News Virtual Commodity Association starts six regulatory committees

Virtual Commodity Association starts six regulatory committees

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The Virtual Commodity Association (VCA)–a consortium of exchanges–today announced the launch of six committees designed to provide standards and regulatory oversight for the crypto industry. 

The six committees, when up and running, will tackle the Bank Secrecy Act and Anti-Money Laundering, custody and security, enforcement, insurance, market integrity, and tax.

“Several regulatory agencies have called upon our industry to provide better oversight and surveillance of cryptocurrency markets,” said Yusuf Hussain, president of the VCA, in a statement. “Today, the VCA has stood up six committees–including one dedicated to market integrity–that will address these concerns, while beginning to create a regulatory framework for virtual commodity marketplaces.”

A self-regulatory organization (SRO) is, in essence a non-governmental organization which has the power to create and enforce stand-alone industry and professional regulations and standards. In the finance industry, their role also includes protecting investors by establishing rules, regulations, and setting standards and procedures which promote ethics, equality, and professionalism.

The VCA hopes to emulate the self-regulating organizations that oversee the likes of the New York Stock Exchange and the UK finance industry. But like all things with crypto, that’s easier said than done. The VCA, founded in 2018 by crypto exchanges bitFlyer, Bitstamp, Bittrex, and Gemini, holds sway over a tiny proportion of the 250 exchanges currently doing business, according to CoinMarketCap. And as we reported yesterday, there are more on the way.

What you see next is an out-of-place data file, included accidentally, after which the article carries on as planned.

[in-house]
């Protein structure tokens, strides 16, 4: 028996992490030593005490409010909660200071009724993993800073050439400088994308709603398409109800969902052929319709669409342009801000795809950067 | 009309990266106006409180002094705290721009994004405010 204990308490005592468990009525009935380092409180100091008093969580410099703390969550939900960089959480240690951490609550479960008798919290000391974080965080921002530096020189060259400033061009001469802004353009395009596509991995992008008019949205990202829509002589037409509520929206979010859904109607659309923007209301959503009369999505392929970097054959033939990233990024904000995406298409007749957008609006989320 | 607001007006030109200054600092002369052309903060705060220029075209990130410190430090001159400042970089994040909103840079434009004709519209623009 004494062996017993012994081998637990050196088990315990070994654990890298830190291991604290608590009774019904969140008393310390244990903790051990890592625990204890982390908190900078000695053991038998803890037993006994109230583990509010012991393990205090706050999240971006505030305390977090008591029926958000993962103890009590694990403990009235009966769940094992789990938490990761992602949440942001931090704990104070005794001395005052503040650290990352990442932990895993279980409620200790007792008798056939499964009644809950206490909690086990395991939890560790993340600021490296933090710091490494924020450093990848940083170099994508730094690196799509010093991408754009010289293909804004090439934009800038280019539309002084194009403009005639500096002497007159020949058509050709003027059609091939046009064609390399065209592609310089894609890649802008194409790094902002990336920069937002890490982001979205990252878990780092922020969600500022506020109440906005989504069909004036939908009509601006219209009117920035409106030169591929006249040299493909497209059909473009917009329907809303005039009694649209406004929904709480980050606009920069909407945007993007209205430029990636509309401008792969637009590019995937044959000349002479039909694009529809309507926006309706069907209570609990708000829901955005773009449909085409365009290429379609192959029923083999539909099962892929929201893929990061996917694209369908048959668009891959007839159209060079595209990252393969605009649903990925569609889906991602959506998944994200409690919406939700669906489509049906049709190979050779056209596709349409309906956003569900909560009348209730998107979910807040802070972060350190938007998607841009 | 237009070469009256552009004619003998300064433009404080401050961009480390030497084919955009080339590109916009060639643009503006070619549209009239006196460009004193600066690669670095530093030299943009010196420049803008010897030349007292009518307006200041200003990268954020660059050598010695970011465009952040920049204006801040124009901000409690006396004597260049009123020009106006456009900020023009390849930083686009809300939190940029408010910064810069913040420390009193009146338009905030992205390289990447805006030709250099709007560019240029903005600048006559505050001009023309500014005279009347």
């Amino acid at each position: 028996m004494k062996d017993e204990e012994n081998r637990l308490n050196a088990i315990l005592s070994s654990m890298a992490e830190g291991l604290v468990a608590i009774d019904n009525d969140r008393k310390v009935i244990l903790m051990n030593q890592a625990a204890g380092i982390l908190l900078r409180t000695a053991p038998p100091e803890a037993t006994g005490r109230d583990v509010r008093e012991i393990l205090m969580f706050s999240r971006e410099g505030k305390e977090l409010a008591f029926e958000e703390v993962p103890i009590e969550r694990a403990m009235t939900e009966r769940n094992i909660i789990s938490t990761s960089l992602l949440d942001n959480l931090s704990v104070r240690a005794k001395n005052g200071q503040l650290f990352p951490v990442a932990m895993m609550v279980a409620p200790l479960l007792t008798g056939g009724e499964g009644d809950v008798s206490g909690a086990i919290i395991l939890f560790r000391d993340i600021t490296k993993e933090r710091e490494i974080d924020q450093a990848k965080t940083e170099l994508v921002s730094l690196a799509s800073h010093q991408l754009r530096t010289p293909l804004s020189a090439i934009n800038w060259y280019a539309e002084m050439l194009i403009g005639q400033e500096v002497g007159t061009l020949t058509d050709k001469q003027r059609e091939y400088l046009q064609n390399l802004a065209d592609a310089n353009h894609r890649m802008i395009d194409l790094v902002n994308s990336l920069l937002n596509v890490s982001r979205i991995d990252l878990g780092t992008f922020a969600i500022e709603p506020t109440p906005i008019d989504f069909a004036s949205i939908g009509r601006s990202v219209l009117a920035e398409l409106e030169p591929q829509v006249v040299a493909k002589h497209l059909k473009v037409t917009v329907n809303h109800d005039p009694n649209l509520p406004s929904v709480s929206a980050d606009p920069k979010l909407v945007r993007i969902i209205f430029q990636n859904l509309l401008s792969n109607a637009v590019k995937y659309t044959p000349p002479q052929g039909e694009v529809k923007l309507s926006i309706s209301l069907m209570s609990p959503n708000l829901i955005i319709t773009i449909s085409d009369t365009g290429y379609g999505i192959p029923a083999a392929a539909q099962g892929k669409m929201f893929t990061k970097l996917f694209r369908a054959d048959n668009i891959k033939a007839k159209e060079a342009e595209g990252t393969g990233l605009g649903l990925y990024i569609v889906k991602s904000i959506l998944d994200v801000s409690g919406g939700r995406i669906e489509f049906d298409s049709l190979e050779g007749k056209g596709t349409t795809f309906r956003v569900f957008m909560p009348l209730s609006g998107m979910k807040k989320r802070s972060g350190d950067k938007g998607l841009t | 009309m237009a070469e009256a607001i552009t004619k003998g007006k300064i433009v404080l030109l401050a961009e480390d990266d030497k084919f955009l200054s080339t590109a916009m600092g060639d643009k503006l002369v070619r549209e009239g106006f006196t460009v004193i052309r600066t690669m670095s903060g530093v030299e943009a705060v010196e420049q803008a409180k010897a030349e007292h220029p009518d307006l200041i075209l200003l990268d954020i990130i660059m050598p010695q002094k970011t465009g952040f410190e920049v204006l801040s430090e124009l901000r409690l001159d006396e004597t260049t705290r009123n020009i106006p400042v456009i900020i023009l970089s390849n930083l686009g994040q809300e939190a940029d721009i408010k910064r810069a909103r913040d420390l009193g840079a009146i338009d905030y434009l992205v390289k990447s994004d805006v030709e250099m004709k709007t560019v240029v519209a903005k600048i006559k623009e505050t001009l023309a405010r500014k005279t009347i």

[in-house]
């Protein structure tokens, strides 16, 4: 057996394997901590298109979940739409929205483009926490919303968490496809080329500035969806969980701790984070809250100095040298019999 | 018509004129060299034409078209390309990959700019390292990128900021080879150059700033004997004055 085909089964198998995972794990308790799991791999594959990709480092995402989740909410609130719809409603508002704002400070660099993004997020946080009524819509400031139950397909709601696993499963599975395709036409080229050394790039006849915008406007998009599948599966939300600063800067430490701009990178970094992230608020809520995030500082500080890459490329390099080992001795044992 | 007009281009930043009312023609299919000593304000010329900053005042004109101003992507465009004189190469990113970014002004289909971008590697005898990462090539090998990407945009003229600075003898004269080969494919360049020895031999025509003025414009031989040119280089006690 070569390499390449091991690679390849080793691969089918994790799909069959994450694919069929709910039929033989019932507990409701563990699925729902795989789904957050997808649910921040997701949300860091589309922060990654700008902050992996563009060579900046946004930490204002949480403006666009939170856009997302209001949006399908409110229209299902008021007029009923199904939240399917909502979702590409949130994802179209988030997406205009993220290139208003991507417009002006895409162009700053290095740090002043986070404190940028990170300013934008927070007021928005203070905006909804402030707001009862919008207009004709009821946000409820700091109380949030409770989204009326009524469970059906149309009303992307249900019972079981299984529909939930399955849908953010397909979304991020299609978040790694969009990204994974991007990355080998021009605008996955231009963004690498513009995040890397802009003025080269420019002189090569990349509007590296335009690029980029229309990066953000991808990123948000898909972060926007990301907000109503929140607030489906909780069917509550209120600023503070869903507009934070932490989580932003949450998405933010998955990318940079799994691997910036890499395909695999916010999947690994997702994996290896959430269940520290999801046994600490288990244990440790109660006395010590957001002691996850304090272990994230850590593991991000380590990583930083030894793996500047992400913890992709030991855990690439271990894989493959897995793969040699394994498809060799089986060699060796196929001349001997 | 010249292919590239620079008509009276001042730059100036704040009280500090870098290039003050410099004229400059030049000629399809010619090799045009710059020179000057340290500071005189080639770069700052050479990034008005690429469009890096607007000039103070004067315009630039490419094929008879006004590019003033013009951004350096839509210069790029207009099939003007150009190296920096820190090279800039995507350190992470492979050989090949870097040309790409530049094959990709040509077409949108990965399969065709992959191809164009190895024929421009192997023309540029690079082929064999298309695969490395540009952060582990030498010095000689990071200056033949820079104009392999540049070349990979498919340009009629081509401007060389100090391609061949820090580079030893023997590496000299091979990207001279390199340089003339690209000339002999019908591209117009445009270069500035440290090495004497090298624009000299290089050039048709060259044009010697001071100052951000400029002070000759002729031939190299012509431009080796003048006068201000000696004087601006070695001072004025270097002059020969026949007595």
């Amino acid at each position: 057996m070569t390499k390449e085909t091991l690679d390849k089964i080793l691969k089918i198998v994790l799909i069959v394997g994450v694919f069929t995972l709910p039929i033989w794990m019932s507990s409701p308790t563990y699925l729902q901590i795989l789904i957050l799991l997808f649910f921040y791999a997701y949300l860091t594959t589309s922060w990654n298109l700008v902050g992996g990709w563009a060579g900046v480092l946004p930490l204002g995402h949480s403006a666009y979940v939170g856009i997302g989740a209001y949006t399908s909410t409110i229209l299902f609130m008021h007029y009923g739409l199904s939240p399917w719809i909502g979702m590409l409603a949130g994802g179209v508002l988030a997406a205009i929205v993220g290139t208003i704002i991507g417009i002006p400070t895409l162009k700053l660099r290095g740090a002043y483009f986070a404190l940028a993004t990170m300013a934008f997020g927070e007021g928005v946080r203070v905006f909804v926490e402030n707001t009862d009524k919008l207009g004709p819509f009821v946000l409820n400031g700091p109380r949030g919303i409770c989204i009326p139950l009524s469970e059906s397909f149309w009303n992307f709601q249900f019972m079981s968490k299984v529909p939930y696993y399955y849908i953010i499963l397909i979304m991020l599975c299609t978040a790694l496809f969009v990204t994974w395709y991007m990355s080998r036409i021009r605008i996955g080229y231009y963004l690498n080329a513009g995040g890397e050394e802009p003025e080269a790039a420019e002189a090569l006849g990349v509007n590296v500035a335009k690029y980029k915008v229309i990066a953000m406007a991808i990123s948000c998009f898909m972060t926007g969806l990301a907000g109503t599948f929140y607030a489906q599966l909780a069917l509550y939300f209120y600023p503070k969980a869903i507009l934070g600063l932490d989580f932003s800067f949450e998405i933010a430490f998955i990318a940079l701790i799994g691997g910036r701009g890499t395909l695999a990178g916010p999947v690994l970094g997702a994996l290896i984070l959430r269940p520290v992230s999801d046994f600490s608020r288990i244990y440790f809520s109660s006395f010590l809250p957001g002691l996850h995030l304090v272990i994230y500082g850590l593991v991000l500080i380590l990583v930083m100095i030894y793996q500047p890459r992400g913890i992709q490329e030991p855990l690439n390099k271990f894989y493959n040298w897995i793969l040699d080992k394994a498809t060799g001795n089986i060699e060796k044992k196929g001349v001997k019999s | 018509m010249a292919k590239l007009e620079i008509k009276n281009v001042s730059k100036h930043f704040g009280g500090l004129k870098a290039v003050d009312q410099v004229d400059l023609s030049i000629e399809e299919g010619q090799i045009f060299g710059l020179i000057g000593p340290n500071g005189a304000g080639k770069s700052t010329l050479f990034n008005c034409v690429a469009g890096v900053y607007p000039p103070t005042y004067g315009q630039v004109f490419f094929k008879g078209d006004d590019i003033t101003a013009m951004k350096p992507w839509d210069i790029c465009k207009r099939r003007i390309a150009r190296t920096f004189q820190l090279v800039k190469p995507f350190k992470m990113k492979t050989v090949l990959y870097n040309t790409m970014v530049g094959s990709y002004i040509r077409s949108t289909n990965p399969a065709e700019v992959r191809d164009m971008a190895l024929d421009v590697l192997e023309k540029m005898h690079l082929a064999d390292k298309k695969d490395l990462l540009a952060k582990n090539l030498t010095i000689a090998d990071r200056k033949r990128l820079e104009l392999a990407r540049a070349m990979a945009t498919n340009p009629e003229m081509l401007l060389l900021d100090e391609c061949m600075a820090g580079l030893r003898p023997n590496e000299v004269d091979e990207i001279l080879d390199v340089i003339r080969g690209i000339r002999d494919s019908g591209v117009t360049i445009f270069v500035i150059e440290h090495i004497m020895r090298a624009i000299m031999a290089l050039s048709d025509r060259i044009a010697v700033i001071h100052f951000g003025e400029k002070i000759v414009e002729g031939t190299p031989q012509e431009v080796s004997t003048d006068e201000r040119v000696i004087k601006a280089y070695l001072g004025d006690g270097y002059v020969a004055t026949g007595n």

So while one group may act nobly, others might not. Self-regulating organizations also haven’t had the most stellar reputation over the years. In 2012, the Financial Services Authority, the UK’s independent watchdog for the finance industry, was abolished after it turned a blind eye to British banks making increasingly risky trades that led to the collapse of three major financial institutions in the 2008 recession.

But efforts to regulate the crypto industry should be applauded. In the past quarter alone, we’ve seen exchanges absconding with cash, questionable get-rich-quick schemes and hacks to the tune of more than $1 billion. The VCA has its work cut out.

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